Just a few weeks later there was another bizarre sighting from a lighthouse keeper at a place called the Pentland Skerries, who was out on the landing dock when he noticed a curious patch of churning sea “as if on a submerged rock.” Since he knew the waters here very well, he knew that this was not a normal feature of that location, no rocks in that spot that could account for it, and so he focused on that patch of sea. When he did, he saw something beyond his wildest imagination. He would tell The Orcadian:
I watched for a little, and presently a great object rose up out of the water, anything from 20 to 30 feet, and at an angle of 45 degrees. It was round-shaped and there appeared to be a head on it, but as it was about half a mile from the shore, I could not be sure. I called the attention of the other two men but, unfortunately, before they got their eyes on the spot, it had disappeared again, although both of them saw the foam it had made. We watched for a considerable time but it never appeared again.
A few weeks after this there was yet another mysterious sighting, when a witness was off the coast of the Orkney island of Rousay along with his brother and two friends when they saw something strange in the water about 200 yards offshore. They had a spyglass on board, which they used to take a closer look, finding that what they had first taken to be a dolphin or a whale was anything but. The witness would say:
All we could see was a big head, with long ears and very long neck. We were not satisfied with that so my brother and I launched a boat and went off to get a better look. As we came near, it turned round, head-on towards us about 12 or 14 feet away. This is what we saw: A big round head with small black eyes, big drooping ears, long tapered neck and a very heavy-looking thick body, altogether about nine or ten feet long; slate grey in colour and smooth-skinned like a porpoise.
Even more spectacular than any of these sightings was an incident that happened way back in 1808, when the actual carcass of a sea monster was allegedly found on a rocky beach on the island of Stronsay. On September 25, 1808, a local fisherman by the name of John Peace was fishing in a tiny boat off the rocks at Rothiesholm Head when he noticed a commotion of sea birds not far away. The raucous birds were obviously very excited about something, and there were so many of them that Peace went to investigate. As he got closer he could see that the birds were gravitating towards a large, dark shape that was obviously the carcass of some sea animal. At first he thought it must be a dolphin, seal, or whale, but as he drew even closer still he could see that it was actually some sort of “long-necked serpent” with “three pairs of legs.”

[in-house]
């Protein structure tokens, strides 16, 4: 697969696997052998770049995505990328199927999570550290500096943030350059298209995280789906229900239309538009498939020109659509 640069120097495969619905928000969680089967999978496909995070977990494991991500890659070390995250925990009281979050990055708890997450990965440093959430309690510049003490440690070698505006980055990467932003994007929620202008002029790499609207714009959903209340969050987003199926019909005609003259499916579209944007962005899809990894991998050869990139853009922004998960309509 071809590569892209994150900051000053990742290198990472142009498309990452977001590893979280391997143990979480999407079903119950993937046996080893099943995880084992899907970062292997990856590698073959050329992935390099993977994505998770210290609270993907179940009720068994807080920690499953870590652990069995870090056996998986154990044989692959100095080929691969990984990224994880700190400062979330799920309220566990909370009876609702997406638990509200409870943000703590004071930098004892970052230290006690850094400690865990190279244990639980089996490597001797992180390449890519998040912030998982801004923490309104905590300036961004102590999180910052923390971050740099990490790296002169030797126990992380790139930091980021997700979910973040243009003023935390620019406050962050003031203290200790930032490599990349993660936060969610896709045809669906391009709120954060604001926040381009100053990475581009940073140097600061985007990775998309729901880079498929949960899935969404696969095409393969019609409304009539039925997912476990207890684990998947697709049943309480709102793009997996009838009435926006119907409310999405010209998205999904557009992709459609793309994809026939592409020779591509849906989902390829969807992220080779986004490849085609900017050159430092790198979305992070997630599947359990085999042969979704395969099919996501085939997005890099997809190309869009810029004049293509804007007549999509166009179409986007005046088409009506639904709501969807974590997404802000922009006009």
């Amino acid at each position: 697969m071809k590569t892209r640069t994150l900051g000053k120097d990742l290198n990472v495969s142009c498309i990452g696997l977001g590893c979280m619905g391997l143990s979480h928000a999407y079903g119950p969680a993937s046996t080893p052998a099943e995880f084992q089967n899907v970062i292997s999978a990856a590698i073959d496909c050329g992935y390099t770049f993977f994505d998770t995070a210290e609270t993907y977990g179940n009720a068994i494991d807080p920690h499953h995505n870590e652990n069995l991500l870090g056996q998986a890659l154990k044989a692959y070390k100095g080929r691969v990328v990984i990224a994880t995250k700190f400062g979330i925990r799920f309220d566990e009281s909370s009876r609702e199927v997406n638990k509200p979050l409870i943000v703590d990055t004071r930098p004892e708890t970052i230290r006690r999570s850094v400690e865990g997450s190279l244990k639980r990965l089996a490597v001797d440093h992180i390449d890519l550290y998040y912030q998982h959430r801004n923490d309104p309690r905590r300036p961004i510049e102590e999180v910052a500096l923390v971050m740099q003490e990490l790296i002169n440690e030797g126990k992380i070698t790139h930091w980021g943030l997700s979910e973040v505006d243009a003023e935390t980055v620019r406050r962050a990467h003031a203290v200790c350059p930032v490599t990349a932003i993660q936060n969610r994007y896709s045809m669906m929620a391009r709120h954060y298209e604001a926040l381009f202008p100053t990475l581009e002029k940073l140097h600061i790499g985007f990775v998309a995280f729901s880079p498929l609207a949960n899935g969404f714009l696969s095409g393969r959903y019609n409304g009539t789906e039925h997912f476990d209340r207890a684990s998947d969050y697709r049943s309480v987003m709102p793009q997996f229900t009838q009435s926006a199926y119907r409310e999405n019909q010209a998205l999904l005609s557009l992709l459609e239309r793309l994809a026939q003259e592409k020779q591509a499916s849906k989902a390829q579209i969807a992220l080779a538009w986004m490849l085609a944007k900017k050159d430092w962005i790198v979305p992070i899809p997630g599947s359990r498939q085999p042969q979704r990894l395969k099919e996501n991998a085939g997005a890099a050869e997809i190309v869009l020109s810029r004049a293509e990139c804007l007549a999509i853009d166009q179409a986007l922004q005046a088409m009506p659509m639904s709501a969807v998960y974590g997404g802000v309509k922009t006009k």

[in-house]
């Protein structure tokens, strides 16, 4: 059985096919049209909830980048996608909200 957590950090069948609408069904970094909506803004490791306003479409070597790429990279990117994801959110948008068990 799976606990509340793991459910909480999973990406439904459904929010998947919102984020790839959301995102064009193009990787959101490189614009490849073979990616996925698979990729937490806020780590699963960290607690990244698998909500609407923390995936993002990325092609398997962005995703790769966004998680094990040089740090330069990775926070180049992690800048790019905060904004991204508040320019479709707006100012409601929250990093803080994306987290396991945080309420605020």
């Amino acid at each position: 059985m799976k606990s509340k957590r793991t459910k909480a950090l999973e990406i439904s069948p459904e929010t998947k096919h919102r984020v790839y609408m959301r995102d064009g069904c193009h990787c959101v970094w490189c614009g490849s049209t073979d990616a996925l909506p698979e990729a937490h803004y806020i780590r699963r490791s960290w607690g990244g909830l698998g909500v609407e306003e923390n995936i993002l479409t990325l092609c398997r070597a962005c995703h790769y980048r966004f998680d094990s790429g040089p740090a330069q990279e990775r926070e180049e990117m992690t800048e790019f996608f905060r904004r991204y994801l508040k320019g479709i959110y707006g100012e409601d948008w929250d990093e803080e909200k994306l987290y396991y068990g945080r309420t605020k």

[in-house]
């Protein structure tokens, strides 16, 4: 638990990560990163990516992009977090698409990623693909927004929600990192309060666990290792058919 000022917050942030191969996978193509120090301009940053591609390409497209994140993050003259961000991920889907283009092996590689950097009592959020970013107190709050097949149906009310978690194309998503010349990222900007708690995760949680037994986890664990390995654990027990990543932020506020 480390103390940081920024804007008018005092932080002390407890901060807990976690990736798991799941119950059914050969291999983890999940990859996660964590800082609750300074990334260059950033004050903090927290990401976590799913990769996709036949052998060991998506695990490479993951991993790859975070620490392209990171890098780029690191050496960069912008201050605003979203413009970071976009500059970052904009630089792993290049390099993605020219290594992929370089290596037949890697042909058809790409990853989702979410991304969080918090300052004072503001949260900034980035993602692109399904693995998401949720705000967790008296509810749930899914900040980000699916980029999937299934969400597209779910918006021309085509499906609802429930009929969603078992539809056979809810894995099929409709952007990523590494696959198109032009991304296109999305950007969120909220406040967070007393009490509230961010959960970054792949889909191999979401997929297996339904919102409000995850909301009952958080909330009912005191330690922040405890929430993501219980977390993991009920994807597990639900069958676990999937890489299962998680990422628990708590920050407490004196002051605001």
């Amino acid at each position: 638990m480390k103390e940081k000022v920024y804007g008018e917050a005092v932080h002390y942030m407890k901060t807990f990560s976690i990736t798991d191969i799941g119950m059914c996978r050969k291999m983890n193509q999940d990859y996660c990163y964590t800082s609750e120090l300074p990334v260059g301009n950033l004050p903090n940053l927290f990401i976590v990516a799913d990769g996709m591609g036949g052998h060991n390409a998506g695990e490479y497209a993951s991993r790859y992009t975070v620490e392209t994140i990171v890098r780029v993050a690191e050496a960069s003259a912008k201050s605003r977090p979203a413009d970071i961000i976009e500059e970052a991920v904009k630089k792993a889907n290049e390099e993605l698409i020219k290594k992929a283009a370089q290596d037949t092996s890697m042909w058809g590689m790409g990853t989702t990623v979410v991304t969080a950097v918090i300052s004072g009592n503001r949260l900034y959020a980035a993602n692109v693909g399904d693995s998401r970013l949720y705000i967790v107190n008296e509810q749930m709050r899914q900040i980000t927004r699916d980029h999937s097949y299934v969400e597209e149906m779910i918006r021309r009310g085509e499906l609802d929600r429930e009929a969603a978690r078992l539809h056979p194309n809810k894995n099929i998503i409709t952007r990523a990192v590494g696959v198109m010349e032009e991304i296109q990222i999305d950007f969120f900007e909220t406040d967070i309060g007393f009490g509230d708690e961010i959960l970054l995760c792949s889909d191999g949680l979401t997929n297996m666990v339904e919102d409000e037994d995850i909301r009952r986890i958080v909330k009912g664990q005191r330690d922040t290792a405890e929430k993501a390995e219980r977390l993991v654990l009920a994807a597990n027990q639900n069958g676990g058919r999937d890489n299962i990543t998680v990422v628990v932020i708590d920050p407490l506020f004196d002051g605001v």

At the time the carcass was on an inaccessible outcropping of rocks in the wind slashed sea, but at some point it was dislodged and washed up on shore, after which it was found by another Stronsay man named George Sherar, who had also seen it perched out on the rocks. By this time 10 day had passed, and so the corpse was quite decomposed, but certain details could be made out. For one, the beast was immense, much larger than originally thought, measuring about 55 feet long from head to tail. Its body was somewhat serpentine, topped by a “head like a sheep” possessing two oversized eyes. The bumpy, hairless skin was like that of an elephant’s, and had hair that was smooth when brushed one way towards the tail, but rough and spikey when rubbed the other way towards the head, similar to the scales of a shark. Sherar would say of the creature’s skin:
Its flesh was like ‘coarse, ill-coloured beef, entirely covered with fat and tallow and without the least resemblance or affinity to fish. The skin, which was grey coloured and had an elastic texture was about two inches thick in parts.
The discovery was so amazing that it hit the news in a major way at the time, and “The Stronsay Beast” was even given the scientific name Halsydrus Pontoppidani, meaning “Pontoppidan’s Water Snake of the Sea,” by the Natural History Society in Edinburgh. This was all very exciting for naturalists, but a closer examination of the remains led to the conclusion that this was nothing more than the decomposing carcass of a basking shark, which had merely decomposed in such a way as to seem more anomalous than it really was. However, certain details have served to help the story of the Stronsay Beast to retain some of its mystery and allure, such as the presence of three pairs of legs and the fact that basking sharks are not known to get up to 55 feet in length. Considering that the carcass was never preserved we only have these old reports to go on, and so we will likely never know for sure, and it will probably remain in the realm of speculation and debate. Whatever truth any of the accounts we have looked at here hold, the islands of Orkney have managed to remain a hotspot of sea monster sightings right up into the modern day, and it is certainly a mysterious place full of history and perhaps creatures from beyond our understanding.